More than 13 million tourists visit Poland’s former capital each year — and it’s easy to see why.
While many Polish cities were ravaged during World War II, Krakow’s treasures remained largely intact.
This beautiful city, with its medieval market square and welcoming atmosphere, is just over two hours from the UK by plane. Its magnificent Old Town is a Unesco World Heritage Site, too.
More than 13 million tourists visited Krakow, Poland’s former capital, each year. The above map show its tourist hotspots
Where to stay
PURO Krakow Kazimierz
This stylish hotel in the historic Jewish quarter is minutes from the Old Town by pedal power (the hotel offers free bike hire). Other freebies include coffee, activities such as Pilates and a city tour. The rooms are high-tech and equipped with tablets to control everything from lights to air conditioning. Doubles (room only) from £60, breakfast £13, purohotel.pl.
Vienna House Easy Cracow
This recently renovated hotel in the business district is a 20-minute walk from the city centre. After a busy day sightseeing, flop into a rocking chair in your colourful room. B&B doubles from £48, viennahouse.com.
Aparthotel Grodzka 21
A stone’s throw from the market square, these 12 apartments (without cooking facilities) in a 14th-century building are elegantly designed with antique furniture. Breakfast is served next door. B&B doubles from £45, apartamenty-grodzka-21.krakowhotels.net.
Venetian House Aparthotel
Slap bang on the Market Square, these modern apartments with small kitchenettes are set within a 16th-century building. Pick one at the front for lovely views. Doubles (room only) from £55, breakfast £8, venetian-house.com.
Where to eat
Head to Pierogarnia Krakowiacy for traditional Polish dumplings (stock image)
Listen to traditional folk music at this cosy place decorated with old farm equipment. Polish dumplings dominate. Try ones with cheese and mushrooms (£3.45) or cherry and mascarpone cream (£3.65). Address: 3 Mikolaja Kopernika.
Offering tasty, plant-based cuisine, this is set in the grounds of an old cigarette factory. Try the bean burger with sun-dried tomatoes and sweet potato fries (£5.66), veganic.restaurant.
Chimera Salad Bar
this self-service restaurant based in a covered courtyard inside a former printing house offers more than 30 salads and hot dishes. Four items cost £3, and six £4. Bread is free, chimera.com.pl.
A range of more than 80 wines is a massive part of this restaurant’s appeal. Try the pumpkin soup (£2.42) and vegetable or pork risotto (£6.25), klimatypoludnia.eu.
What to see and do
Explore the Old Town
Admire the twin-towered St Mary’s Basilica in Krakow’s Market Square
Krakow’s focal point is the Market Square. After admiring the twin-towered St Mary’s Basilica, stroll through the impressive Cloth Hall with its ornamental facade and decorative roof. It is a hive of activity, with stallholders selling souvenirs.
Afterwards, climb the leg-aching narrow steps of the red-brick Town Hall Tower (£2, free on Mondays, or free all week with the Krakow Card — see below).
Take a wander
Explore Kazimierz, the historic Jewish district with its myriad galleries, bars, cafes and antique shops.
The flea market at Plac Nowy is a must. Here, you’ll find everything from old cameras to LPs and street food. Try a 12 in toasted baguette topped with cheese, mushrooms and tomato sauce (£1.20).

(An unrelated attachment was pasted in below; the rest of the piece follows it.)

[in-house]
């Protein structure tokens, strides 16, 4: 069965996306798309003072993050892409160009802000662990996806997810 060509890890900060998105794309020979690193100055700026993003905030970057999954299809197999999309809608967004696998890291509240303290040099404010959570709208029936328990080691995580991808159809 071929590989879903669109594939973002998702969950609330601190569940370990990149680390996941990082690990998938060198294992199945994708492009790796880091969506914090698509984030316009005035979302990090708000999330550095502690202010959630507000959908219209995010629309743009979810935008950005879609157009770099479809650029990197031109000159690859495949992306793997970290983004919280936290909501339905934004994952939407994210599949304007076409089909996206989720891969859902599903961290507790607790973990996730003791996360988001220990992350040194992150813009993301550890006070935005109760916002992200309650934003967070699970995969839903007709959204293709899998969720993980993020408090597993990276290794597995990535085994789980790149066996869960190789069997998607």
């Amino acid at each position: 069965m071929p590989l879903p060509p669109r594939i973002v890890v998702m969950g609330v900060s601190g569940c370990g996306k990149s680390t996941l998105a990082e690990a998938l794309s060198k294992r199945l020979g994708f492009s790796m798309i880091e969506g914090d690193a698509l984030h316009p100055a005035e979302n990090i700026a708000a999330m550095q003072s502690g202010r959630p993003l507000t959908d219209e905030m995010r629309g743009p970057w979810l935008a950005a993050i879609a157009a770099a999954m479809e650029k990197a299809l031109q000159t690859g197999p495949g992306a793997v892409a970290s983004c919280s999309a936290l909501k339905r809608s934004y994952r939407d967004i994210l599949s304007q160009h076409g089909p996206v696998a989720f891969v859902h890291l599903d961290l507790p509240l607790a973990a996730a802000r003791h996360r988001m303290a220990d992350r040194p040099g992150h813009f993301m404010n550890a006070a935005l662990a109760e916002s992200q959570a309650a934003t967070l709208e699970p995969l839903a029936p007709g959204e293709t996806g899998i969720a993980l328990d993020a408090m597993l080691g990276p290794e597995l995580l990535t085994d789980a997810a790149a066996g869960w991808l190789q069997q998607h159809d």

Head for the castle
A major draw is Wawel Castle and Cathedral, situated atop a hill alongside the Vistula, Poland’s longest river.
The castle’s three storeys, complete with arcaded courtyard, are a fine example of Renaissance architecture.
Even if you don’t enter, walk up to the castle walls for a view of the river twisting its way through Krakow. Entry to the cathedral is free.
A salty adventure
Wieliczka Salt Mine is included in Unesco’s first-ever World Heritage List, and is more than 170 miles long and 1,000 ft deep
Head beyond the city to Wieliczka Salt Mine (wieliczka-saltmine.com), ten miles south-east of Krakow. It is included in Unesco’s first-ever World Heritage List, and is more than 170 miles long and 1,000 ft deep.
The highlight of the tour is the 17th-century St Kinga’s Chapel carved out of rock salt.
The city is packed with museums, including the Polish Aviation Museum (whose exhibits include German fighter planes from the Great War), the Archeological Museum and the Museum of Municipal Engineering.
Don’t miss Oskar Schindler’s Enamel Factory (Steven Spielberg’s Oscar-winning Schindler’s List was shot in the city), which re-opened in 2010 as a museum, partly telling the story of Krakow during the Nazi Occupation.
Also recommended is Rynek Underground, beneath the Cloth Hall, which showcases unearthed treasures from medieval times.
Many museums offer free entry on Mondays or with the Krakow Card (see below).
Want to discover what life was like in Communist times? Jump in a Fiat 126 (a car of the Socialist era) with a guide (£26 for a private tour, fundacjanh.org/enha-trip) and head to Nowa Huta, built by the Communists in 1949.
Visit underground bomb shelters and administrative offices, sample a traditional dinner and study the stark architecture.
Make life easy
The Krakow Card (krakowcard.com) is good value. It costs £20 for 48 hours and provides free entry to more than 40 museums and attractions, as well as free use of public transport and myriad discounts around the city.
EasyJet has returns from £58.98 (easyjet.com). The train to the city centre takes around 20 minutes and costs £1.82. For more information about the city, go to krakow.pl.